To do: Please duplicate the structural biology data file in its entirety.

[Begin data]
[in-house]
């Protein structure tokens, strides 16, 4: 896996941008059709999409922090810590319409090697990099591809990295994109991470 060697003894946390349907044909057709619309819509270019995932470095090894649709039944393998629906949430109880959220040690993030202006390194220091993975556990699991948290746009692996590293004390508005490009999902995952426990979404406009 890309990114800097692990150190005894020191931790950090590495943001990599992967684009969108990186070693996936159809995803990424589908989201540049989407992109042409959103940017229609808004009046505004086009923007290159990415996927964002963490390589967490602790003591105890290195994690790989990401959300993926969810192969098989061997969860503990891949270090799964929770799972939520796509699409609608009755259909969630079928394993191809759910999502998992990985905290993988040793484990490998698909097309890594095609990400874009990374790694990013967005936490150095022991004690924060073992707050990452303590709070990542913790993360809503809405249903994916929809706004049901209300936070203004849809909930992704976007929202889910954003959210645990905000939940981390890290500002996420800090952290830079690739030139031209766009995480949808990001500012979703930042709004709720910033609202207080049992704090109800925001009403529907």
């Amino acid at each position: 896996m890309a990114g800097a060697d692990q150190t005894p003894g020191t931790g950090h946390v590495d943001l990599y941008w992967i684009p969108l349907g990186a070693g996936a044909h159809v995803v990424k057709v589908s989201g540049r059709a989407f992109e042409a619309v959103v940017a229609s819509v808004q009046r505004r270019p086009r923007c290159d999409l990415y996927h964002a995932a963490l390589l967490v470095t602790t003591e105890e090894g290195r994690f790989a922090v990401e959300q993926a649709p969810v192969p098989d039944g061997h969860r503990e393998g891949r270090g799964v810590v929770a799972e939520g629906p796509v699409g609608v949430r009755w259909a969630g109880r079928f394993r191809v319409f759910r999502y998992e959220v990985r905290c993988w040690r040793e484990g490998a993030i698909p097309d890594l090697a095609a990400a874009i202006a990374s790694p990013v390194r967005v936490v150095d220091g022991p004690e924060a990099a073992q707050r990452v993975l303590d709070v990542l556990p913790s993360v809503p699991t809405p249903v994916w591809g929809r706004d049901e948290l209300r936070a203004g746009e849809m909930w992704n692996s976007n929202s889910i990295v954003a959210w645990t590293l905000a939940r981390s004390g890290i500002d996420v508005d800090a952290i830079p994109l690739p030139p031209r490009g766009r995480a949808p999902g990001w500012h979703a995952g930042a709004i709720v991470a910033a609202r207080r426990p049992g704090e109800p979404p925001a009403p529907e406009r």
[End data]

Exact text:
[in-house]
């Protein structure tokens, strides 16, 4: 896996941008059709999409922090810590319409090697990099591809990295994109991470 060697003894946390349907044909057709619309819509270019995932470095090894649709039944393998629906949430109880959220040690993030202006390194220091993975556990699991948290746009692996590293004390508005490009999902995952426990979404406009 890309990114800097692990150190005894020191931790950090590495943001990599992967684009969108990186070693996936159809995803990424589908989201540049989407992109042409959103940017229609808004009046505004086009923007290159990415996927964002963490390589967490602790003591105890290195994690790989990401959300993926969810192969098989061997969860503990891949270090799964929770799972939520796509699409609608009755259909969630079928394993191809759910999502998992990985905290993988040793484990490998698909097309890594095609990400874009990374790694990013967005936490150095022991004690924060073992707050990452303590709070990542913790993360809503809405249903994916929809706004049901209300936070203004849809909930992704976007929202889910954003959210645990905000939940981390890290500002996420800090952290830079690739030139031209766009995480949808990001500012979703930042709004709720910033609202207080049992704090109800925001009403529907």
């Amino acid at each position: 896996m890309a990114g800097a060697d692990q150190t005894p003894g020191t931790g950090h946390v590495d943001l990599y941008w992967i684009p969108l349907g990186a070693g996936a044909h159809v995803v990424k057709v589908s989201g540049r059709a989407f992109e042409a619309v959103v940017a229609s819509v808004q009046r505004r270019p086009r923007c290159d999409l990415y996927h964002a995932a963490l390589l967490v470095t602790t003591e105890e090894g290195r994690f790989a922090v990401e959300q993926a649709p969810v192969p098989d039944g061997h969860r503990e393998g891949r270090g799964v810590v929770a799972e939520g629906p796509v699409g609608v949430r009755w259909a969630g109880r079928f394993r191809v319409f759910r999502y998992e959220v990985r905290c993988w040690r040793e484990g490998a993030i698909p097309d890594l090697a095609a990400a874009i202006a990374s790694p990013v390194r967005v936490v150095d220091g022991p004690e924060a990099a073992q707050r990452v993975l303590d709070v990542l556990p913790s993360v809503p699991t809405p249903v994916w591809g929809r706004d049901e948290l209300r936070a203004g746009e849809m909930w992704n692996s976007n929202s889910i990295v954003a959210w645990t590293l905000a939940r981390s004390g890290i500002d996420v508005d800090a952290i830079p994109l690739p030139p031209r490009g766009r995480a949808p999902g990001w500012h979703a995952g930042a709004i709720v991470a910033a609202r207080r426990p049992g704090e109800p979404p925001a009403p529907e406009r």